The highest areas of the 'Sierra Espuña', 'Macizo de Gigante' and 'Carache', their peaks continuosly punished by the wind, exhibit a prickly scrub whose plants are stuck down to the floor, looking like small prickly pillows of little height (they barely reach a few inches) which mix plants known as the "culo de Monja" - Ennama anthyllis ; you can also see black sabina - Juniperus phoenicea - and small dwarf pine scrubs - Quercus rotundifolia. The undergrowth formed by the scrub species like Juniper - Juniperus oxycedrus - , negral espino - Rhamnus lycioides - Kermes Oak - Quercus coccifera - a genista variety - Genista longypes.

The small sources of water which are found in some spots of the Sierra form actual small streams with elm trees - Ulmus minosr - black poplars - Populusnigra - or honeysuckle - Lonicera implexa. Small springs also flow to the Espuña riverbed where its easy to recognise some plants such as the maidenhair well - Adiantus capillus veneris - and ferns which live around the springs and fountain sources and which are still used as a way to decorate houses; poplar trees - Populus alba -, willow trees - Salix pedicellata - and the poplar reeds appear on the riverbed of the permanent brooks.

The vegetation is always more exuberant in these areas that have stream beds than in the slopes of the mountains.

Fauna

As the vegetation is varied, so is the fauna. In Sierra Espuña there are squirrels, as the pine cones scattered at the foot of the pine trees demonstrate; although they are not usually spotted on first glance, in Spring and Autumn its easy to spot them due to the greater activity, given that at this time of year they collect their food: acorns and pine nuts in order to survive during the winter and in the spring to feed their young. The squirrel which inhabits the Sierra is the grey squirrel - Sciurusvulgaris hoffmanni-. Alongside this species we can find: hares - lepus capensis - rabbits - Oryctolagus curuculus - wild boar - Sus Scrofa - jays - Garrulus glandarius - and snakes - Malpolon monspesularius - . Also, preditors such as foxes - Vulpes vulpes - wild cats - Felix Silvestris - genet - Genetta genetta - which are very adept at hunting.

As you go up the masses of the Espuña you can make out birds of prey such as the Golden Eagle - Aquila chrysaetos - the sparrowhawk - Accipiter nisus, kestrel - Falco tinonculus - goshawk - accipiter gentillis - and others like choughs - Pyrrhocarax pyrrhocorax - rock martins - Ptyonoprogne rapestris - . At dusk you can see nocturnal birds of prey like owls - Athene noctua.
In addition, there are also sedentary birds like the magpie - Pica pica - and jackdaw - Corvus monedula. In winter migratory birds appear which nest in the Sierra, like the Thrush - Turdus philomelos – and blackbirds- Turdus menila.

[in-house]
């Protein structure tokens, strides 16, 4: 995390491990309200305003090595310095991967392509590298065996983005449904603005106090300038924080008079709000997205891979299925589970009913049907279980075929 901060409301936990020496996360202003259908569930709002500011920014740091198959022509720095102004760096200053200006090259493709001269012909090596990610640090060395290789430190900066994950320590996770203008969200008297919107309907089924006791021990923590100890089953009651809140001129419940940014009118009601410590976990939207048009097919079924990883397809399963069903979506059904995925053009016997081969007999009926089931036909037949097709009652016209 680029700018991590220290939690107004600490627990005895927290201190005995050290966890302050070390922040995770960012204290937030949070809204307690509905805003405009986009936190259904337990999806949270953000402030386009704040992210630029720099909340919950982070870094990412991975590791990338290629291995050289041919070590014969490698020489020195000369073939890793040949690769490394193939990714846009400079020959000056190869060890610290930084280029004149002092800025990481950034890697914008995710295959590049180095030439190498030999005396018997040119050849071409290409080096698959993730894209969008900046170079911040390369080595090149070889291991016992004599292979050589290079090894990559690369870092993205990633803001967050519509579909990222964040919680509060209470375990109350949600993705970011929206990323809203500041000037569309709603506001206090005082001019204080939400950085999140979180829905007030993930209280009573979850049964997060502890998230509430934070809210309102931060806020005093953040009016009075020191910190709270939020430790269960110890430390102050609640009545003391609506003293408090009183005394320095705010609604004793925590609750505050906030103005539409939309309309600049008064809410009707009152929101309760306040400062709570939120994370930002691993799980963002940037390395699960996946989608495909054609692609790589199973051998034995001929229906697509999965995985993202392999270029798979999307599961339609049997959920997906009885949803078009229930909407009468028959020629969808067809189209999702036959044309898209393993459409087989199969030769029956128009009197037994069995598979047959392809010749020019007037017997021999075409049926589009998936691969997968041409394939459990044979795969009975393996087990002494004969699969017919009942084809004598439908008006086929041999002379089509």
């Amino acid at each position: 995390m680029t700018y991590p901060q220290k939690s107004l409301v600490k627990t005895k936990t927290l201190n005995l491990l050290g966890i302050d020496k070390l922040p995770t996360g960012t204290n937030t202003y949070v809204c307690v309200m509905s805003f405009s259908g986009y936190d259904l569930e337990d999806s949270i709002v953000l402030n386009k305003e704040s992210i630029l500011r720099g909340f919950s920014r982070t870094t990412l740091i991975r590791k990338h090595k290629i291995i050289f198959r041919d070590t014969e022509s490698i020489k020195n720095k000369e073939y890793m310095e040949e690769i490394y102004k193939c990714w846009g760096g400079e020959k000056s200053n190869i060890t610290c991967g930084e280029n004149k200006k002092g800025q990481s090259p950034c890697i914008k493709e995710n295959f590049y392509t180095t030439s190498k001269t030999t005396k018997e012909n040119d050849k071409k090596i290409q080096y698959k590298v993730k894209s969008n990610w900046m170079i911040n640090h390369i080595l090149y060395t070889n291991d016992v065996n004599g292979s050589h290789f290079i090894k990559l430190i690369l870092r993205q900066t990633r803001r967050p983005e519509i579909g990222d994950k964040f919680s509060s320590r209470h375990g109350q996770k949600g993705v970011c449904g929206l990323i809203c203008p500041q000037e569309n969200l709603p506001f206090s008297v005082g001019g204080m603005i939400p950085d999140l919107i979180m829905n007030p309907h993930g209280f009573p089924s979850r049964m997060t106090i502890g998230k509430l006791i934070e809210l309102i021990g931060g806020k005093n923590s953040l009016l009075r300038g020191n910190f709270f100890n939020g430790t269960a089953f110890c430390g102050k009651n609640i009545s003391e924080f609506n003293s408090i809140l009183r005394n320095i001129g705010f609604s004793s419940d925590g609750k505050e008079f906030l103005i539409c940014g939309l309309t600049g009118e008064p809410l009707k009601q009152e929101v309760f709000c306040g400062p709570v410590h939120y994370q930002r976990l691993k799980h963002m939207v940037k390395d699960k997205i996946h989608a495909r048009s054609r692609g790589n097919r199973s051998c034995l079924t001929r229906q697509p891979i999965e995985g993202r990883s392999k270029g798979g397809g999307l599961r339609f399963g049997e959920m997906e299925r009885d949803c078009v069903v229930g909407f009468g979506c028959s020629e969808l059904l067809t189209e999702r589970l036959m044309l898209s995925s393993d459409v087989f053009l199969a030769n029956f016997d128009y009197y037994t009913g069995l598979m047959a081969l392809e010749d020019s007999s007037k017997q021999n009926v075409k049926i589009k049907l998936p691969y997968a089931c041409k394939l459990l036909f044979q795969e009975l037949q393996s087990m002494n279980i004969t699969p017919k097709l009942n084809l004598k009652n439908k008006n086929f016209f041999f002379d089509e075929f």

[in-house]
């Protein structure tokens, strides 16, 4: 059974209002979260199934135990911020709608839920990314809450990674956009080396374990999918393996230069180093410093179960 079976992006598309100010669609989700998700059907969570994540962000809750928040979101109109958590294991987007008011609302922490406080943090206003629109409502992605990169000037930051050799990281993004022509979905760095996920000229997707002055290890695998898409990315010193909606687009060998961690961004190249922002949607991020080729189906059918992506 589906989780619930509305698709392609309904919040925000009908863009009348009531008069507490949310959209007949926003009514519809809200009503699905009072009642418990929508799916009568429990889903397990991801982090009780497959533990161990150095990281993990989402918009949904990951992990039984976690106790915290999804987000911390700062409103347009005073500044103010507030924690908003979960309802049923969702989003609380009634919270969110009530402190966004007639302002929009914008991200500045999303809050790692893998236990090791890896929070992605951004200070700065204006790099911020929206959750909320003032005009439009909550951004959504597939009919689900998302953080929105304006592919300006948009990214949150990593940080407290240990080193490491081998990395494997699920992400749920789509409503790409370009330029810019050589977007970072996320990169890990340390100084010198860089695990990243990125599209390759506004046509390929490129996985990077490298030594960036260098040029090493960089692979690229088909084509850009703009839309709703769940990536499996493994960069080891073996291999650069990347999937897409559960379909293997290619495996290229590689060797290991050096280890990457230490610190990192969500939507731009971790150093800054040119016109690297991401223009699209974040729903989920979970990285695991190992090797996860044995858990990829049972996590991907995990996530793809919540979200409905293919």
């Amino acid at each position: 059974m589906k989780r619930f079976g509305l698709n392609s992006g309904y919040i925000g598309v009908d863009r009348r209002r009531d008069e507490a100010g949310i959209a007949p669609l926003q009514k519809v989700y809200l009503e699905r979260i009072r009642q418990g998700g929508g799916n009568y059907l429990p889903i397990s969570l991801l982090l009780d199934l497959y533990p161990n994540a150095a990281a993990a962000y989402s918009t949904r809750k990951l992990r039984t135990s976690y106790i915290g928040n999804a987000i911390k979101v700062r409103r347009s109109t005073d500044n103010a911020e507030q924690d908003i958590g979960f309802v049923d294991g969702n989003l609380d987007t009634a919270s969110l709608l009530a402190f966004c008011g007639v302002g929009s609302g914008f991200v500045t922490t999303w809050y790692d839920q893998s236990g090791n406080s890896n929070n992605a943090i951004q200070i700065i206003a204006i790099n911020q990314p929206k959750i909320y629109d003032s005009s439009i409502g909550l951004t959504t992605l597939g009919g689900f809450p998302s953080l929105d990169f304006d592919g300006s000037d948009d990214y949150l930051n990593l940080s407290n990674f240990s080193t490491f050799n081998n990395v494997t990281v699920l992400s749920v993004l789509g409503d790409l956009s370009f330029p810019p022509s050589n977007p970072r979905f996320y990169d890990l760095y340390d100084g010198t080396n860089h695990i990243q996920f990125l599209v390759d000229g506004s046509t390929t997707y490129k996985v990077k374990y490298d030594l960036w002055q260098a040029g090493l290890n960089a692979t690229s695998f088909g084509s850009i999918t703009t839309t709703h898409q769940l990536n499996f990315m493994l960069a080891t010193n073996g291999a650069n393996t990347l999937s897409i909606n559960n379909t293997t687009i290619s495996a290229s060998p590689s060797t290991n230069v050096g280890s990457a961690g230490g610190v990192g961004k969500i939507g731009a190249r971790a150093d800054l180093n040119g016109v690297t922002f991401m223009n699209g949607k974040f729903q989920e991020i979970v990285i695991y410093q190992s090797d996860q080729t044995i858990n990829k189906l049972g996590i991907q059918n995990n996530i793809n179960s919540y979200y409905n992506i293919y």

In the brooks and fountain springs you can find green frogs - Rana perezi - Salamanders - Salamandra salamandra - and, giving beauty and colour to the countryside, butterflies - Aricia morronensis - and reptiles like the angry viper - Vipera latasti - and lots of other small animals which vary according to the habitat that the Sierra provides, whether its forest, rocky places, mountainous slopes, brooks or springs.

In 1970 ICONA incorporated the "muflon del Atlas o arrui" - Ammotragus lervia - (similar to mountain goat with twisted horns) to the area, an animal easily acclimatised to the Sierra and which breeds easily. Nowadays more than 500 inhabit the Sierra.

Access to Sierra Espuña, in which Totana shares jurisdiction with Alhama, means you have to go inside a natural park, with its high mountainous land, where you find nature intimately intertwined with man.

Routes

Route 1




Route 2

Access from Totana

The main access is via the Aledo road. Leaving behind the 'Santa Eulalia' Hermitage, some 3km from the town, a tarmaced forest road on the right leads you to the Southern side of the Sierra towards 'Las Alquerías' and 'Collao Bermejo'.


Sierra Espuņa

Sierra Espuņa

Sierra Espuņa

Sierra Espuņa

Sierra Espuņa

Sierra Espuņa

Sierra Espuņa

Sierra Espuņa

Sierra Espuņa

Sierra Espuņa

Sierra Espuņa

Sierra Espuņa

Sierra Espuņa

Sierra Espuņa

Sierra Espuņa

Sierra Espuņa

Sierra Espuņa

Sierra Espuņa

Sierra Espuņa

Sierra Espuņa

Sierra Espuņa

Sierra Espuņa

Sierra Espuņa

Sierra Espuņa

Totana, Murcia (Spain)

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Tour Guide Translated by Kelly Hayes & Alison Rose Lesser // News Translated by Totana.com